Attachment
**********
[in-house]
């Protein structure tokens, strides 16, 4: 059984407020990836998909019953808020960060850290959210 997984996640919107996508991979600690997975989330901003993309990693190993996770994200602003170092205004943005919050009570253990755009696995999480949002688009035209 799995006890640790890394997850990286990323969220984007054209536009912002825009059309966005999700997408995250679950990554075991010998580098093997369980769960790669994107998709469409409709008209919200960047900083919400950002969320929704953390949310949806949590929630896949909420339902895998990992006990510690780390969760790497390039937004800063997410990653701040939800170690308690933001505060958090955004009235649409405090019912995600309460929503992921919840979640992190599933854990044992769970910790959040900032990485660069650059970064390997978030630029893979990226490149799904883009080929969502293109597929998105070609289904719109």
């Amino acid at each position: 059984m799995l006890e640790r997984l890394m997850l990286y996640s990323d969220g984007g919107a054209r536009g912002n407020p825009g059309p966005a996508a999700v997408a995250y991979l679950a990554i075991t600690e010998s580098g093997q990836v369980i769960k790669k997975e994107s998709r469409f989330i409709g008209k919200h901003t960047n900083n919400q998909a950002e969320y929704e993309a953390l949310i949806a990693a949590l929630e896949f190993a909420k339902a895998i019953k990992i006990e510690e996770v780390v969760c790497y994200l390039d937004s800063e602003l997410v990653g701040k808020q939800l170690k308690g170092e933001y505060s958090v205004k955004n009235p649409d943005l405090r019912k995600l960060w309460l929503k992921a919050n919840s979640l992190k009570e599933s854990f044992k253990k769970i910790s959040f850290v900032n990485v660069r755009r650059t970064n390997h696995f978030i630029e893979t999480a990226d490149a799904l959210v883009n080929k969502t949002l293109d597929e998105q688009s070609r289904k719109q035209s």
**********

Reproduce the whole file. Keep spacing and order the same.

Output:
[in-house]
């Protein structure tokens, strides 16, 4: 059984407020990836998909019953808020960060850290959210 997984996640919107996508991979600690997975989330901003993309990693190993996770994200602003170092205004943005919050009570253990755009696995999480949002688009035209 799995006890640790890394997850990286990323969220984007054209536009912002825009059309966005999700997408995250679950990554075991010998580098093997369980769960790669994107998709469409409709008209919200960047900083919400950002969320929704953390949310949806949590929630896949909420339902895998990992006990510690780390969760790497390039937004800063997410990653701040939800170690308690933001505060958090955004009235649409405090019912995600309460929503992921919840979640992190599933854990044992769970910790959040900032990485660069650059970064390997978030630029893979990226490149799904883009080929969502293109597929998105070609289904719109």
């Amino acid at each position: 059984m799995l006890e640790r997984l890394m997850l990286y996640s990323d969220g984007g919107a054209r536009g912002n407020p825009g059309p966005a996508a999700v997408a995250y991979l679950a990554i075991t600690e010998s580098g093997q990836v369980i769960k790669k997975e994107s998709r469409f989330i409709g008209k919200h901003t960047n900083n919400q998909a950002e969320y929704e993309a953390l949310i949806a990693a949590l929630e896949f190993a909420k339902a895998i019953k990992i006990e510690e996770v780390v969760c790497y994200l390039d937004s800063e602003l997410v990653g701040k808020q939800l170690k308690g170092e933001y505060s958090v205004k955004n009235p649409d943005l405090r019912k995600l960060w309460l929503k992921a919050n919840s979640l992190k009570e599933s854990f044992k253990k769970i910790s959040f850290v900032n990485v660069r755009r650059t970064n390997h696995f978030i630029e893979t999480a990226d490149a799904l959210v883009n080929k969502t949002l293109d597929e998105q688009s070609r289904k719109q035209s």